Fiber consumption

The average American gets about 15 grams of fiber daily, much less than we need, according to the American Dietetic Association.

  • Women younger than 51 should aim for 25 grams of fiber daily.
  • Men younger than 51 should aim for 38 grams of fiber daily.
  • Women 51 and older should get 21 grams of fiber daily.
  • Men 51 and older should get 30 grams daily.

The European Food Safety Authority suggests that including fiber rich foods in a healthy balanced diet can improve weight maintenance. Dietary fiber can reduce your risk of:
  • Cardiovascular disease (heart disease and stroke) and type 2 diabetes

 Foods such as oats and barley contain a type of fiber known as beta glucan, which may help to reduce cholesterol levels if you consume 3g or more of it daily, as part of a healthy diet.
  • Colorectal cancer (bowel cancer)

Did you know that the World Cancer Research Fund (WCRF) estimate that 45% of bowel cancer could be prevented through diet, physical activity and weight?

So, how to close the Fiber Gap?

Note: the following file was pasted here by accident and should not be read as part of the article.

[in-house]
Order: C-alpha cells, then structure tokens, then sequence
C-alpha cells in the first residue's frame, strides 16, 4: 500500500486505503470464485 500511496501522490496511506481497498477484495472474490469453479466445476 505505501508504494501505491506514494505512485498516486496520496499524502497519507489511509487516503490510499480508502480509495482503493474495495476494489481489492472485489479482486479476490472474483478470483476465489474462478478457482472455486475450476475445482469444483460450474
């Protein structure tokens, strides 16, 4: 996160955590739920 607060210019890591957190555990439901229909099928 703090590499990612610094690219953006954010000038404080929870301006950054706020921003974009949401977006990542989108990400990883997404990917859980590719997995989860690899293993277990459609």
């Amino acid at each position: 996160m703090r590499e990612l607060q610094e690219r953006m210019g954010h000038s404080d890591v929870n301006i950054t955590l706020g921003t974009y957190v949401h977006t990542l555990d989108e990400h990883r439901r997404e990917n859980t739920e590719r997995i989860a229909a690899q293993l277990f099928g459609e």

Increasing fiber intake suddenly, particularly in individuals consuming a low fiber diet, may result in gastrointestinal effects, such as an increased number of stools per week, having softer stools (but not diarrhea) or having increased flatulence. These natural effects are due to either bulking effects or due to the fermentation of fiber in the gastrointestinal tract. These potential effects can be minimized by increasing fiber intake more gradually to allow the gastrointestinal tract to adapt. Thus, it may be helpful to decrease fiber intake until these feelings subside and then gradually increase fiber intake.
The American Academy of Family Physicians recommends eating at least nine servings (2 cups) of fiber-filled fruits and vegetables each day, including apples, oranges, broccoli, berries, pears, peas, figs, carrots, and beans. 

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